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Wednesday, 22. May 2024

Oil prices climb as U.S. crude stockpiles rise less than anticipated


Oil prices climbed for the third consecutive day on Wednesday, buoyed by industry data indicating a smaller-than-expected increase in U.S. crude inventories. Additionally, a downward revision in the forecast for output growth in the United States, the world’s largest producer, alleviated concerns regarding potential oversupply.

Brent crude futures edged up 10 cents to reach $78.69 a barrel as of 0728 GMT, while U.S. West Texas Intermediate crude gained 13 cents, trading at $73.44.

The American Petroleum Institute reported that U.S. crude stocks increased by 670,000 barrels in the week ending Feb. 2, significantly lower than the forecasted 1.9 million barrel build anticipated by analysts polled by Reuters.

The U.S. government’s weekly data on oil inventories is scheduled to be released later on Wednesday.

In its latest forecast, the U.S. Energy Information Administration (EIA) lowered its projection for domestic oil output growth in 2024 by 120,000 barrels per day (bpd) to 170,000 bpd. This figure marks a significant decline compared to the previous year’s output increase of 1.02 million bpd.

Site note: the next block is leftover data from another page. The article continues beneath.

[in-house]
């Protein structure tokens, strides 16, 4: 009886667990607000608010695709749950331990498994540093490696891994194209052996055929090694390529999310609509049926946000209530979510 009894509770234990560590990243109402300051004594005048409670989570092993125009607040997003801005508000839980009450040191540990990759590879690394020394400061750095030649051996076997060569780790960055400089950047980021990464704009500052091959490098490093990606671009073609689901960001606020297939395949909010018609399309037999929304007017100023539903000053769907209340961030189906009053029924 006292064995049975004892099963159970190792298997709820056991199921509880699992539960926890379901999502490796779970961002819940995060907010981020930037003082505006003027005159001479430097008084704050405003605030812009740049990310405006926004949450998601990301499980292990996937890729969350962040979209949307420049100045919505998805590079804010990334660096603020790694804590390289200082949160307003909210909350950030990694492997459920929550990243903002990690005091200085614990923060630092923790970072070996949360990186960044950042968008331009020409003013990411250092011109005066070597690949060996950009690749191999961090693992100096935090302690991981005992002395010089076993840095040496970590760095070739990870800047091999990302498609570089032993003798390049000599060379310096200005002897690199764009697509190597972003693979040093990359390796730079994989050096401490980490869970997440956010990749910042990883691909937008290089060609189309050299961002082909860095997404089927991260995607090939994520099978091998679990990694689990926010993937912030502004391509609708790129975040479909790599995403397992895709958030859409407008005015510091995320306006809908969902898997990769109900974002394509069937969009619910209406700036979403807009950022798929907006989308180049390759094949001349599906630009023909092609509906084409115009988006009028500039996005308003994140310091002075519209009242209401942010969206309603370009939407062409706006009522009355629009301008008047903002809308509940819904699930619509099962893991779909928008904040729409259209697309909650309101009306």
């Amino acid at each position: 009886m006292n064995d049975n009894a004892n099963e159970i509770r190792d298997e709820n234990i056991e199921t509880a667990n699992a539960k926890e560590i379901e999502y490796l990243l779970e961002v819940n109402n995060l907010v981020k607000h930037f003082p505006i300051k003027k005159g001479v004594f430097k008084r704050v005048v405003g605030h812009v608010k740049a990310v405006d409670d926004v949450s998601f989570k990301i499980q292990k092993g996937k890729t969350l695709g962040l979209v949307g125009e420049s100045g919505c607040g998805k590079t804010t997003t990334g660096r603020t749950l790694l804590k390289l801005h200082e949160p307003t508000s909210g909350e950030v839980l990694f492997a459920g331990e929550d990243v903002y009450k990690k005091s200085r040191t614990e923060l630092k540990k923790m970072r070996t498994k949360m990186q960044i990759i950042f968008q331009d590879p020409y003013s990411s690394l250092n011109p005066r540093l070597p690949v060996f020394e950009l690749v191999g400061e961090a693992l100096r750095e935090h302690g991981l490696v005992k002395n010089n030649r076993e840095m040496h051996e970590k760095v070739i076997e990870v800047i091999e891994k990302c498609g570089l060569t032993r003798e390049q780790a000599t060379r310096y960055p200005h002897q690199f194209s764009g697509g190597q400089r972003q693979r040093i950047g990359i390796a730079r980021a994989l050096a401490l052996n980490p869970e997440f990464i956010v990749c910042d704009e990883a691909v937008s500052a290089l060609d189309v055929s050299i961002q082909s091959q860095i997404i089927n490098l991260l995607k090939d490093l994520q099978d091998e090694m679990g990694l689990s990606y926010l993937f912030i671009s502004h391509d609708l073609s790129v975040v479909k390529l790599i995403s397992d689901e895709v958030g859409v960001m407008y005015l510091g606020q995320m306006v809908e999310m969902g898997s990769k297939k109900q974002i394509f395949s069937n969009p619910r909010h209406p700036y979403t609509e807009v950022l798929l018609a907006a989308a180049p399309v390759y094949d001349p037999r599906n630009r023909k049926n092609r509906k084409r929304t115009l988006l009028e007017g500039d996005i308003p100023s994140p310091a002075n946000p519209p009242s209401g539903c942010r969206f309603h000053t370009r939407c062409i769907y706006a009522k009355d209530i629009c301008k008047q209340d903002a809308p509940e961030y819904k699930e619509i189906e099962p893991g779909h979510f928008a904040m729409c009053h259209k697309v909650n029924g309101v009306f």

The EIA also anticipates that U.S. production will not surpass the December 2023 record of over 13.3 million bpd until February 2025.

Analysts at Haitong Futures highlighted that the outlook strengthens the case for a balanced oil market in 2024. They anticipate oil prices to remain within a $10 range around current levels.

U.S., Qatari, and Egyptian mediators are gearing up for diplomatic efforts to reconcile differences between Israel and Hamas regarding a ceasefire plan for Gaza. This initiative comes after Hamas responded to a proposal for an extended pause in hostilities and the release of hostages.

Traders are closely monitoring developments in the Middle East, particularly the assaults on shipping vessels by Iranian-backed Houthi rebels in the strategic Red Sea. These attacks have disrupted traffic flow through the Suez Canal, a vital maritime route handling nearly 12% of global trade, connecting Asia and Europe.

On Tuesday, the Houthis reported launching missiles at two vessels in the Red Sea, resulting in damage to the ships.

“Given the heightened geopolitical risk, the rangebound trading and lack of a risk premium may surprise some,” said ING analysts Warren Patterson and Ewa Manthey in a note.

“It’s important to remember that while we are seeing disruptions to trade flows as a result of Red Sea developments, oil production remains unchanged as a result.”

The consortium led by Exxon Mobil (NYSE:XOM), which oversees all oil production in Guyana, is currently pumping approximately 645,000 barrels per day (bpd) in the South American nation. This marks an increase from about 400,000 bpd in late 2023.


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